If you missed our announcement on social media earlier this week, here’s a recap: Sage and I are co-writing a book, Lifelong Yoga, which will be published by North Atlantic Books in the summer of 2017. It’s Sage’s seventh book (!) and my first, and we couldn’t be more excited about collaborating and writing together.
Lifelong Yoga is a book for anyone who wants to continue or begin a yoga practice at any stage of life. The emphasis, though, is on how yoga can be a boon for the changes we experience as we move into our 40s, 50s, 60s, and beyond. It looks at yoga as a complement for an already-active life and sees yoga as a tool for living a long life of health and vitality. You can expect a lot of what you find on this blog, only in even more detail and with more explanation. We’ll have chapters devoted to the common ailments of aging (and how yoga can help!), sequences that will help you solve problems (“What’s the best yoga before a golf game?,” “How can I prepare for a weekend with my grandkids?”), and photographs of the most useful poses for healthy aging.
To reflect where we’re going—the book—you’ll notice that we’re shifting away from using “Yoga for Aging Athletes” to describe our work. Our social media sites have already changed, and in the upcoming weeks, we’ll update this blog to reflect our book title, too.
We’ll keep you updated on progress and let you know when the book is ready for pre-order. Meanwhile, I have some writing to do! And I just thought of my next blog post: a useful sequence for recovery after a long day of sitting at a desk.
Your yoga teacher talks a lot about the breath, because breath is, obviously, critical to your survival, and even defines your life. You may have found yourself practicing breath exercises in class—applying a ratio of inhalation to exhalation, for example, constricting your throat to create an ocean sound (ujjayi), or exhaling forcefully while pumping your abs like bellows (kapalabhati). Just like lifting weights are a means to an end, making your muscles strong so you can use them as you like, these exercises train you to strengthen and control your breath so that you can always find the right breath for now.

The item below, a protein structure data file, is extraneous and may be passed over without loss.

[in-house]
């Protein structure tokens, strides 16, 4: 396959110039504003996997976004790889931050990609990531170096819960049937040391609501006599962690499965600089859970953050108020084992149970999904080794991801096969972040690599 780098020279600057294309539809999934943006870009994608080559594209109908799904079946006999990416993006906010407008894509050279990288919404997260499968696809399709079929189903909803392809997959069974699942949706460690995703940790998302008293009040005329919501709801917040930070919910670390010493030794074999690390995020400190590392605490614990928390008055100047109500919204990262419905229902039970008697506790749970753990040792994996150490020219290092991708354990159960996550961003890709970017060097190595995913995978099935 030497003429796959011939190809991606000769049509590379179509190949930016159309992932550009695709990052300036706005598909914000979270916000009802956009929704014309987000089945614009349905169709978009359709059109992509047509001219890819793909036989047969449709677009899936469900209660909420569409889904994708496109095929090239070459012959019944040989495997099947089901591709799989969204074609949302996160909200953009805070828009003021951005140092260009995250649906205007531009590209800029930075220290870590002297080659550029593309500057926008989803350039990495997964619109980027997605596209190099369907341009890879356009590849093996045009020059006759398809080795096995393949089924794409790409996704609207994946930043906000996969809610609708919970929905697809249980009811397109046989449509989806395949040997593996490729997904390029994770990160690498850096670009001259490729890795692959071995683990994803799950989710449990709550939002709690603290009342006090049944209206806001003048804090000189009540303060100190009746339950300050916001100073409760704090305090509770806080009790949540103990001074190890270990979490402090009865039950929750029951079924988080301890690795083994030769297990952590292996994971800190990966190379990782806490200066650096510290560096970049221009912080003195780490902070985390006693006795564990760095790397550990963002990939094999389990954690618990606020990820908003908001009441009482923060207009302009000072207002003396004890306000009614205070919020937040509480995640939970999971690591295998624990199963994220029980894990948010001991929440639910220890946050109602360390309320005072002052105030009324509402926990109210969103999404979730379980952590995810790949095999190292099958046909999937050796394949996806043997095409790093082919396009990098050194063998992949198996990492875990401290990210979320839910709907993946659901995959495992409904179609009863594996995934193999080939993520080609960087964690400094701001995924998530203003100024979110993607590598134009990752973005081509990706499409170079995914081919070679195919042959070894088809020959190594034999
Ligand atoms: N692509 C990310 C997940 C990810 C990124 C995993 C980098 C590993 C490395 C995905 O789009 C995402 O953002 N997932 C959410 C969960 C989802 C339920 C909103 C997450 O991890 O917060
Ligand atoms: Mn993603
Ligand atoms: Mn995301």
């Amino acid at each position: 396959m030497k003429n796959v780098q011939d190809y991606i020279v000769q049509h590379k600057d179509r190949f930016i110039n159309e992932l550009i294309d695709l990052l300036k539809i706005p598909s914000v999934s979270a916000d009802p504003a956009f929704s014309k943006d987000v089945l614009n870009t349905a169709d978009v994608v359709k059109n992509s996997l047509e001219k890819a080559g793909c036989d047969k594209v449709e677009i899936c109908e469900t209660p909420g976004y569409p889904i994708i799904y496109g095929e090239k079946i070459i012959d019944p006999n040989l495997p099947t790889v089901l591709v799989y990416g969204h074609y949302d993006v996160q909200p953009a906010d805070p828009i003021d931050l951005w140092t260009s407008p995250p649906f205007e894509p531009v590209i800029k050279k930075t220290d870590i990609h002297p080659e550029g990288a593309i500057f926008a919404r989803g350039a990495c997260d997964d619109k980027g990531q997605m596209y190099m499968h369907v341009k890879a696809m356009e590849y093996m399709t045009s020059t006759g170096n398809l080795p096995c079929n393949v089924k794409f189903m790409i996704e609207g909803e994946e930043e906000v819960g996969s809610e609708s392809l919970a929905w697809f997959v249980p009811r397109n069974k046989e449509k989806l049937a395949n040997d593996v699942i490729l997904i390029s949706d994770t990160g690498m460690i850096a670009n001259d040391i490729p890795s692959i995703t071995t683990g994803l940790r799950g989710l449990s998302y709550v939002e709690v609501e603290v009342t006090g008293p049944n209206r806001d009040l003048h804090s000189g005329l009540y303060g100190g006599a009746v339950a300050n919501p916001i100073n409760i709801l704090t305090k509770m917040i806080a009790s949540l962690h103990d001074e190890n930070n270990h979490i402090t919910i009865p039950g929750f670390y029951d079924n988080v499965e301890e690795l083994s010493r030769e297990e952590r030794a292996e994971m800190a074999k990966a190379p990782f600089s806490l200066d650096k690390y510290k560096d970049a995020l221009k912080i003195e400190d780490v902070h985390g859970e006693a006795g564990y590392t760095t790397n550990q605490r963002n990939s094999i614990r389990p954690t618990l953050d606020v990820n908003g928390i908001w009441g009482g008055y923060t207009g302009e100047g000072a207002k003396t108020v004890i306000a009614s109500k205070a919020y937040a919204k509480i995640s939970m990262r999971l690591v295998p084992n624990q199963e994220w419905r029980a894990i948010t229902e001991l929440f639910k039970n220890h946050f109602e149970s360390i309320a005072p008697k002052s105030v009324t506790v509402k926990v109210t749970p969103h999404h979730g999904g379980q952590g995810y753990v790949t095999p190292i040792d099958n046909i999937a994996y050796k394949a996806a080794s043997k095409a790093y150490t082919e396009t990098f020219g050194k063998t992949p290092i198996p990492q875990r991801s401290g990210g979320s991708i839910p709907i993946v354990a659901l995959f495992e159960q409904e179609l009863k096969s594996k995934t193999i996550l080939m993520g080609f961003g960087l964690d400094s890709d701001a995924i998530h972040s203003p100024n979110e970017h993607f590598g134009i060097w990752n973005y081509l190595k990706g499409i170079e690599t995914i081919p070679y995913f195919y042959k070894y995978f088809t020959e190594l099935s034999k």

The beauty is that you probably already know what to do. These questions will help you discover the right breath—let them be a starting point to your self-study—and in my next posts I’ll add some suggestions.
In Your Workouts
When you walk, run, cycle, or swim, which foot hits the ground or pedals down, or which arm is raised, as you begin your inhalation?
Which is moving down as you begin your exhalation?
Are these the same?
How many steps or strokes are you taking on an inhalation?
How many on an exhalation?
When you lift weights or swing your racquet, stick, or club, are you inhaling or exhaling?
How forceful is this breath?
Are there times when you hold your breath?
In Your Yoga Practice
How does your breath move in the space of your body when you rest on your back?
On your belly?
How loud is your breath at rest?
How loud is your breath when you work—in standing poses, balance poses, or core exercises?
How long does your breath take to come in?
How long does your breath take to go out?
When you lift your arms, do you prefer to inhale or exhale?
It takes fitness and stamina to be a grandparent—it’s practically a sport. After a few days of watching my parents with my daughter, I came up with a short, simple sequence that prepares you for the physical requirements of grandparenting. Practice this sequence ahead of a visit with babies or before a family vacation with little kids— it only takes about 5 minutes. We’re standing on a yoga mat here, but it’s not needed. You don’t need any props for this sequence, and you can even do it with your shoes on. My dad (Umpa, to his grandchildren) filmed with me and did a great job of demoing!
For a weekend with grandchildren, you need stamina, a healthy spine, and strong glutes (for picking up those little kiddos).
A simple, short sequence you can do anywhere and anytime.
Last week, while teaching a five-day intensive for teachers interested in working with athletes, I spent a lot of time talking about “the gauge.” How nice it would be, I said, if as teachers and coaches we could glance at a panel that would tell us how the students and athletes are doing. Are they redlining? Are they at a level of effort enough to induce positive change in the body? Are they snoozing?
Hitting the sweet spot—finding the middle that Goldilocks looked for: not too hard, not too soft, but just right—is best for growth. We see this in sports training and in asana practice. You have to have enough stress to encourage the body to adapt, but apply too much stress and the body will break down instead of building up. We want the porridge to be not too hot, not too cold, but just right.
Yet none of us have an externally readable gauge. Sure, you can measure your heart rate or power, and your teacher or coach can see the tells of over-efforting: a grimace, a gritted jaw. Ultimately, however, it’s up to you to choose the poses and workouts that will challenge you enough for change but not enough for corrosion or crisis.
Happily, age is an advantage. With a history of sports injuries or muddling through unproductive training cycles, you have the intuition to read the gauge from the inside. Your breath is your best tool—and that’s what I’ll discuss next time.